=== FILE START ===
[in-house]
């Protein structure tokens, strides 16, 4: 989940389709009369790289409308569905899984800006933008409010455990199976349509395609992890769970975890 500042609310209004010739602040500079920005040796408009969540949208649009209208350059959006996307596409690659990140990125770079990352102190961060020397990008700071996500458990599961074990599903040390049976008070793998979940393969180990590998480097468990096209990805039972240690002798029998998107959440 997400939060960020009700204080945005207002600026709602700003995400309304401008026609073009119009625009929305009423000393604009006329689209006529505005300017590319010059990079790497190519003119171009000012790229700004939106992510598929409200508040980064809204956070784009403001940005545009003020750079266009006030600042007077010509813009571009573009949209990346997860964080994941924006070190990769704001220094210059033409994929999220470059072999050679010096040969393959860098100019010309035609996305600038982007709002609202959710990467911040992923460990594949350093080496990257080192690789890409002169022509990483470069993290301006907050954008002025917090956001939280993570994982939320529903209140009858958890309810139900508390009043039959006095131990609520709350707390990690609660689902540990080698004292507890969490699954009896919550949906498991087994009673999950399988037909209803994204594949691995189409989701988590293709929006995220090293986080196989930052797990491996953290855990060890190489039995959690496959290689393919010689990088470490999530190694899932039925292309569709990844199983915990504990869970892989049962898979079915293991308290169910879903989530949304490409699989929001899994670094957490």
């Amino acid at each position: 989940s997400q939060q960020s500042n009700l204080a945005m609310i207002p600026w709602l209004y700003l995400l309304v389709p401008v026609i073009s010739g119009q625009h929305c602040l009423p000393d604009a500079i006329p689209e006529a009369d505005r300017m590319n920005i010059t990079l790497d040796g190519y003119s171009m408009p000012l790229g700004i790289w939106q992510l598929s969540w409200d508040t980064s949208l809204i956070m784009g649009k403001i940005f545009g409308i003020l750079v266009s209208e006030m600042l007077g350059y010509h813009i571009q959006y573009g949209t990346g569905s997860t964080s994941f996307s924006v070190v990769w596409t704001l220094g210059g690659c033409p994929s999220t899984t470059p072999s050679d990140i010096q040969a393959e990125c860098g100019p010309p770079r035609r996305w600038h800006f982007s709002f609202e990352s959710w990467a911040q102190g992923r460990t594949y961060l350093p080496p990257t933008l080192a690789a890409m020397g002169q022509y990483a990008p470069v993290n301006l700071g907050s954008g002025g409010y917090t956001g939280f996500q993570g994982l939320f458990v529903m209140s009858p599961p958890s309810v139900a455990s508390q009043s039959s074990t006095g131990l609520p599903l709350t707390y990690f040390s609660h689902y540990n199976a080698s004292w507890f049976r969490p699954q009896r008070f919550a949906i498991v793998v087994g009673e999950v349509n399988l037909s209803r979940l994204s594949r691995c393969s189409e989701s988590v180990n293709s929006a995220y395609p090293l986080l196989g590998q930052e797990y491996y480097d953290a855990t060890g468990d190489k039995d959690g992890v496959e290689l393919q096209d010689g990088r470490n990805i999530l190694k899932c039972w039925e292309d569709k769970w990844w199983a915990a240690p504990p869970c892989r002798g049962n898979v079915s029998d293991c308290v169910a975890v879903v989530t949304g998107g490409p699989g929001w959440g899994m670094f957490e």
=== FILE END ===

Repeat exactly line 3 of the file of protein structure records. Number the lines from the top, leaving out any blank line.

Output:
């Amino acid at each position: 989940s997400q939060q960020s500042n009700l204080a945005m609310i207002p600026w709602l209004y700003l995400l309304v389709p401008v026609i073009s010739g119009q625009h929305c602040l009423p000393d604009a500079i006329p689209e006529a009369d505005r300017m590319n920005i010059t990079l790497d040796g190519y003119s171009m408009p000012l790229g700004i790289w939106q992510l598929s969540w409200d508040t980064s949208l809204i956070m784009g649009k403001i940005f545009g409308i003020l750079v266009s209208e006030m600042l007077g350059y010509h813009i571009q959006y573009g949209t990346g569905s997860t964080s994941f996307s924006v070190v990769w596409t704001l220094g210059g690659c033409p994929s999220t899984t470059p072999s050679d990140i010096q040969a393959e990125c860098g100019p010309p770079r035609r996305w600038h800006f982007s709002f609202e990352s959710w990467a911040q102190g992923r460990t594949y961060l350093p080496p990257t933008l080192a690789a890409m020397g002169q022509y990483a990008p470069v993290n301006l700071g907050s954008g002025g409010y917090t956001g939280f996500q993570g994982l939320f458990v529903m209140s009858p599961p958890s309810v139900a455990s508390q009043s039959s074990t006095g131990l609520p599903l709350t707390y990690f040390s609660h689902y540990n199976a080698s004292w507890f049976r969490p699954q009896r008070f919550a949906i498991v793998v087994g009673e999950v349509n399988l037909s209803r979940l994204s594949r691995c393969s189409e989701s988590v180990n293709s929006a995220y395609p090293l986080l196989g590998q930052e797990y491996y480097d953290a855990t060890g468990d190489k039995d959690g992890v496959e290689l393919q096209d010689g990088r470490n990805i999530l190694k899932c039972w039925e292309d569709k769970w990844w199983a915990a240690p504990p869970c892989r002798g049962n898979v079915s029998d293991c308290v169910a975890v879903v989530t949304g998107g490409p699989g929001w959440g899994m670094f957490e």